Read more about the MBL2 gene.

How do people inherit mannose-binding lectin deficiency?

The inheritance pattern of mannose-binding lectin deficiency is unclear. Some reports show that having a disease-associated mutation in one copy of the MBL2 gene in each cell can lead to the condition, while other reports state that a mutation in both copies of the gene is necessary. It is important to note that people inherit an increased risk of developing mannose-binding lectin deficiency, not the condition itself. Not all people who inherit mutations in this gene will develop the condition.

Where can I find information about diagnosis or management of mannose-binding lectin deficiency?

These resources address the diagnosis or management of mannose-binding lectin deficiency and may include treatment providers.

You might also find information on the diagnosis or management of mannose-binding lectin deficiency in Educational resources and Patient support.

General information about the diagnosis and management of genetic conditions is available in the Handbook. Read more about genetic testing, particularly the difference between clinical tests and research tests.

To locate a healthcare provider, see How can I find a genetics professional in my area? in the Handbook.

Where can I find additional information about mannose-binding lectin deficiency?

You may find the following resources about mannose-binding lectin deficiency helpful. These materials are written for the general public.

You may also be interested in these resources, which are designed for healthcare professionals and researchers.

What other names do people use for mannose-binding lectin deficiency?

  • mannose-binding lectin protein deficiency
  • mannose-binding protein deficiency
  • MBL2 deficiency
  • MBL deficiency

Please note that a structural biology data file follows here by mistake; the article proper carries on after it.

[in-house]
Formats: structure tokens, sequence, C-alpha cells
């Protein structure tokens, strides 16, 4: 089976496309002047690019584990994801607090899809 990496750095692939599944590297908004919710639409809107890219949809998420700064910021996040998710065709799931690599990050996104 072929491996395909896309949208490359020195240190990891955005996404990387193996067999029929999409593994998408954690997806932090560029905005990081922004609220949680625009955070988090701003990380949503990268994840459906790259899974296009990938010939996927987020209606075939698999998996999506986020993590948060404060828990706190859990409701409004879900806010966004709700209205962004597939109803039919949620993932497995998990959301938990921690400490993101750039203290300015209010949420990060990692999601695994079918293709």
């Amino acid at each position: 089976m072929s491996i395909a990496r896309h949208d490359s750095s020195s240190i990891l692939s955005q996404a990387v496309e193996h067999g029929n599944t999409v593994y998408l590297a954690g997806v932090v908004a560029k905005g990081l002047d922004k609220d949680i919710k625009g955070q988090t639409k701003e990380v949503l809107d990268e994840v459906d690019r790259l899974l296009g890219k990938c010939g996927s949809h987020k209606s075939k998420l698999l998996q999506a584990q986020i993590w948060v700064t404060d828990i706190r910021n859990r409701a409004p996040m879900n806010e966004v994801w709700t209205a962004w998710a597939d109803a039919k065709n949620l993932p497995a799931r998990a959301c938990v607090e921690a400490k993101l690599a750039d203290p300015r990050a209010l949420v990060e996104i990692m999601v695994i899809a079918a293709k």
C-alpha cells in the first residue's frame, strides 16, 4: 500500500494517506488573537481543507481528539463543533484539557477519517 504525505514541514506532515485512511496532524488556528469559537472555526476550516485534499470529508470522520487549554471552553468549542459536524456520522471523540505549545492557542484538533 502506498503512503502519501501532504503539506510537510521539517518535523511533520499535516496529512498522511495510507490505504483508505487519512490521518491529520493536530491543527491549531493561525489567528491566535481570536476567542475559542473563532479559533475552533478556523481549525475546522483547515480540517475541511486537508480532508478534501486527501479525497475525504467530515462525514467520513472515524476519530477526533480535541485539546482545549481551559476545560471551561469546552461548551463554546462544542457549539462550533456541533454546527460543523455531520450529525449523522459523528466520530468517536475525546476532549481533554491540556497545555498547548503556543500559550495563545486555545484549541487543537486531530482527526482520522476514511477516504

• MBP deficiency

For more information about naming genetic conditions, see the Genetics Home Reference Condition Naming Guidelines and How are genetic conditions and genes named? in the Handbook.

What if I still have specific questions about mannose-binding lectin deficiency?

Where can I find general information about genetic conditions?

What glossary definitions help with understanding mannose-binding lectin deficiency?

bacteria ; cell ; chemotherapy ; deficiency ; gene ; immune response ; immune system ; infection ; inflammation ; inherit ; inheritance ; inheritance pattern ; mannose ; mutation ; pathogen ; pneumonia ; protein ; respiratory ; subunit ; susceptibility

You may find definitions for these and many other terms in the Genetics Home Reference Glossary.

See also Understanding Medical Terminology.

References (8 links)

 

The resources on this site should not be used as a substitute for professional medical care or advice. Users seeking information about a personal genetic disease, syndrome, or condition should consult with a qualified healthcare professional. See How can I find a genetics professional in my area? in the Handbook.

 
Reviewed: March 2012
Published: December 22, 2014